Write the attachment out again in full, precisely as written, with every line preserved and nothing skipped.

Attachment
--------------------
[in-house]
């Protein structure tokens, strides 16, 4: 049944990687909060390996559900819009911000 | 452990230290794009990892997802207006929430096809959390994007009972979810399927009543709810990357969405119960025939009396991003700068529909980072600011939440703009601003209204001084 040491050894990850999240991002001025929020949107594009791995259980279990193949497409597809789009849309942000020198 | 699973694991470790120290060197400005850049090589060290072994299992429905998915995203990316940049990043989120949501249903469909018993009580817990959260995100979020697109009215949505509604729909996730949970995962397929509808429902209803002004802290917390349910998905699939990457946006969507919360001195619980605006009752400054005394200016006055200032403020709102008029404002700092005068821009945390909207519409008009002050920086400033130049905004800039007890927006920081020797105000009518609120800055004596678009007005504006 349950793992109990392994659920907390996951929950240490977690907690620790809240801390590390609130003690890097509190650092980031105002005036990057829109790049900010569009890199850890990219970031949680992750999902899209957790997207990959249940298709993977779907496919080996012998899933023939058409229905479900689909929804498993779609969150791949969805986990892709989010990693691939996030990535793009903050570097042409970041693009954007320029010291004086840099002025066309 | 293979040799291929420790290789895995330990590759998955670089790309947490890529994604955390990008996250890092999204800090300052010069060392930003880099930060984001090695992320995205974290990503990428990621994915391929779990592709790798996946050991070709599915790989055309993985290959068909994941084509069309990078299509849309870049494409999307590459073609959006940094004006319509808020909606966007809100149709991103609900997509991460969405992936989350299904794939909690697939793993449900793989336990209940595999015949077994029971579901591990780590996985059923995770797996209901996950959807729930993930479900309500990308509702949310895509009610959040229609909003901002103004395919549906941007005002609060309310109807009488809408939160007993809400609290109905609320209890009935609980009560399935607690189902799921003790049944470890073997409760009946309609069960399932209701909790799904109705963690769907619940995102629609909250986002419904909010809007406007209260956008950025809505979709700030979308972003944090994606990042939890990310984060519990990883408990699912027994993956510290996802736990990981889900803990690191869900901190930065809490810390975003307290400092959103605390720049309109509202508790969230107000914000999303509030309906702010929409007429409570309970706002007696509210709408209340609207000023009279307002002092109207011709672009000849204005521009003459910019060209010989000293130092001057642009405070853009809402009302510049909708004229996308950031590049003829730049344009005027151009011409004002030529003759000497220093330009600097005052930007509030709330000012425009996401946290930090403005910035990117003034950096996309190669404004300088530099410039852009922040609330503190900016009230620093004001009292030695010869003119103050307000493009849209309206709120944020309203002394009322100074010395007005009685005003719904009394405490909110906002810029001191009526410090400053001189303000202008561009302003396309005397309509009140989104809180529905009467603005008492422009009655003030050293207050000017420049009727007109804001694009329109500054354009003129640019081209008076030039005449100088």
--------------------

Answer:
[in-house]
């Protein structure tokens, strides 16, 4: 049944990687909060390996559900819009911000 | 452990230290794009990892997802207006929430096809959390994007009972979810399927009543709810990357969405119960025939009396991003700068529909980072600011939440703009601003209204001084 040491050894990850999240991002001025929020949107594009791995259980279990193949497409597809789009849309942000020198 | 699973694991470790120290060197400005850049090589060290072994299992429905998915995203990316940049990043989120949501249903469909018993009580817990959260995100979020697109009215949505509604729909996730949970995962397929509808429902209803002004802290917390349910998905699939990457946006969507919360001195619980605006009752400054005394200016006055200032403020709102008029404002700092005068821009945390909207519409008009002050920086400033130049905004800039007890927006920081020797105000009518609120800055004596678009007005504006 349950793992109990392994659920907390996951929950240490977690907690620790809240801390590390609130003690890097509190650092980031105002005036990057829109790049900010569009890199850890990219970031949680992750999902899209957790997207990959249940298709993977779907496919080996012998899933023939058409229905479900689909929804498993779609969150791949969805986990892709989010990693691939996030990535793009903050570097042409970041693009954007320029010291004086840099002025066309 | 293979040799291929420790290789895995330990590759998955670089790309947490890529994604955390990008996250890092999204800090300052010069060392930003880099930060984001090695992320995205974290990503990428990621994915391929779990592709790798996946050991070709599915790989055309993985290959068909994941084509069309990078299509849309870049494409999307590459073609959006940094004006319509808020909606966007809100149709991103609900997509991460969405992936989350299904794939909690697939793993449900793989336990209940595999015949077994029971579901591990780590996985059923995770797996209901996950959807729930993930479900309500990308509702949310895509009610959040229609909003901002103004395919549906941007005002609060309310109807009488809408939160007993809400609290109905609320209890009935609980009560399935607690189902799921003790049944470890073997409760009946309609069960399932209701909790799904109705963690769907619940995102629609909250986002419904909010809007406007209260956008950025809505979709700030979308972003944090994606990042939890990310984060519990990883408990699912027994993956510290996802736990990981889900803990690191869900901190930065809490810390975003307290400092959103605390720049309109509202508790969230107000914000999303509030309906702010929409007429409570309970706002007696509210709408209340609207000023009279307002002092109207011709672009000849204005521009003459910019060209010989000293130092001057642009405070853009809402009302510049909708004229996308950031590049003829730049344009005027151009011409004002030529003759000497220093330009600097005052930007509030709330000012425009996401946290930090403005910035990117003034950096996309190669404004300088530099410039852009922040609330503190900016009230620093004001009292030695010869003119103050307000493009849209309206709120944020309203002394009322100074010395007005009685005003719904009394405490909110906002810029001191009526410090400053001189303000202008561009302003396309005397309509009140989104809180529905009467603005008492422009009655003030050293207050000017420049009727007109804001694009329109500054354009003129640019081209008076030039005449100088």